Rural communities in Japan have suffered from significant depopulation and economic downturn in post-war years. Low birth rates, aging populations, agricultural decline and youth migration to large cities have been compounded by the triple disaster of 11 March 2011, which destroyed farming and fishing communities and left thousands of people homeless. This book identifies these challenges and acknowledges that an era of post-growth has arrived in Japan. Through exploring new forms of regional employment, community empowerment, and reverse migration, the authors address potential opportunities and benefits that may help to create and ensure the quality of life in depopulating areas and post-disaster scenarios. This book will be of interest not only to students of Japanese society, but also to those outside of Japan who are seeking new approaches for tackling depopulation challenges.
Table of Contents
Introduction Part I Challenges in Rural Areas 1. Social Sustainability in Post-3.11 Coastal Japan: The Significance of Social Capital Alyne E. Delaney 2. Local Schools in Remote Areas: Challenges for Youth, Parents and Community Johannes Wilhelm 3. The Heisei Municipal Mergers: Measures of Sustainability, Equality and Identity Anthony S. Rausch 4. Agriculture in Japan: Free Trade and the Need for Reform Stephanie Assmann Part II Case Studies Employment in Rural Areas 5. Social Enterprise Businesses in Rural Community Development in Hokkaido Rosario Laratta 6. Working for Others in Kawakami: Contradictive Expectations, Tensions, and Negotiating Power Relations Meng Liang Sustainability Across Generations: Life Reform, Lifestyle Migration and U-Turn Movements 7. Young Urban Migrants in the Japanese Countryside Between Self-realization and Slow Life? The Quest for Subjective Well-being and Post-materialism Susanne Klien 8. Islands for Life: Artistic Responses to Remote Social Polarisation and Population Decline in Japan Adrian Favell 9. Reforming Life as Mothers and Wives in Rural Japan: The Post-WWII Life Reform (Seikatsu Kaizen) Initiative in Hamlet M, Tochigi Prefecture Noriko Yamaguchi Brand Management and Tourism 10. Tourism as a Future for Local Rail Services? An Analysis of Debates in Akita Prefecture Peter Ackermann 11. Hokkaido’s Overlapping Protected Areas and Regional Revitalization: The Case Study of Toya-Usu Geopark in Shikotsu-Toya National Park Thomas E. Jones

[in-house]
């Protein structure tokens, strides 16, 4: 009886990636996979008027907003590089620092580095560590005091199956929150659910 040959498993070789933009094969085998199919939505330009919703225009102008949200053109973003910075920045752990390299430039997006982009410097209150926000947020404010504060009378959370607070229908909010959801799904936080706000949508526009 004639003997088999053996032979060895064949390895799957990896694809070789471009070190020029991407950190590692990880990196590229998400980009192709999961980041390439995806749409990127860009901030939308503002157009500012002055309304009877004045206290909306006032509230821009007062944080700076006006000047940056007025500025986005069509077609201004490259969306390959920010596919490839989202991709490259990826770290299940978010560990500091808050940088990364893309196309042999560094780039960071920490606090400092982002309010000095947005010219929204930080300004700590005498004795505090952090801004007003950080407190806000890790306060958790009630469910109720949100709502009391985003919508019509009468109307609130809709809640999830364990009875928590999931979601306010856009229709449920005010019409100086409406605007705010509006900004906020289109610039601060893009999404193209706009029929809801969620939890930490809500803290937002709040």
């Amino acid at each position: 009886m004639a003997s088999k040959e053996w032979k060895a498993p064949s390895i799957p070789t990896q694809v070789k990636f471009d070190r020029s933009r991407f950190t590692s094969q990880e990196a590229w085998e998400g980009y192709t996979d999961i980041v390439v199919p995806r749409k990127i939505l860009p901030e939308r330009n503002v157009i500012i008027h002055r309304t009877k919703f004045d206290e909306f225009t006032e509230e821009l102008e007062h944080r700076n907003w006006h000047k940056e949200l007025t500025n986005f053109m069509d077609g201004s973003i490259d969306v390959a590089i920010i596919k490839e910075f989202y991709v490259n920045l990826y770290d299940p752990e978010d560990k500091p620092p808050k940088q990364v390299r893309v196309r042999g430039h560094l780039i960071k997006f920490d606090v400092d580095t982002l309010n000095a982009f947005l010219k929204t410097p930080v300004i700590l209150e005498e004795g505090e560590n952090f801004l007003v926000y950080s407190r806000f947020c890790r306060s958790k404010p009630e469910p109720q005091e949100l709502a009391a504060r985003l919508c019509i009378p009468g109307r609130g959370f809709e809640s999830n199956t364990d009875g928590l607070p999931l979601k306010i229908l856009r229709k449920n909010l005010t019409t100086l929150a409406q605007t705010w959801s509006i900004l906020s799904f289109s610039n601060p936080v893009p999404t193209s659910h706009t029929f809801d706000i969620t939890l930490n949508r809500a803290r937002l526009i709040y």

Stephanie Assmann is a professor in the Research Faculty of Media and Communication, Hokkaido University, Japan.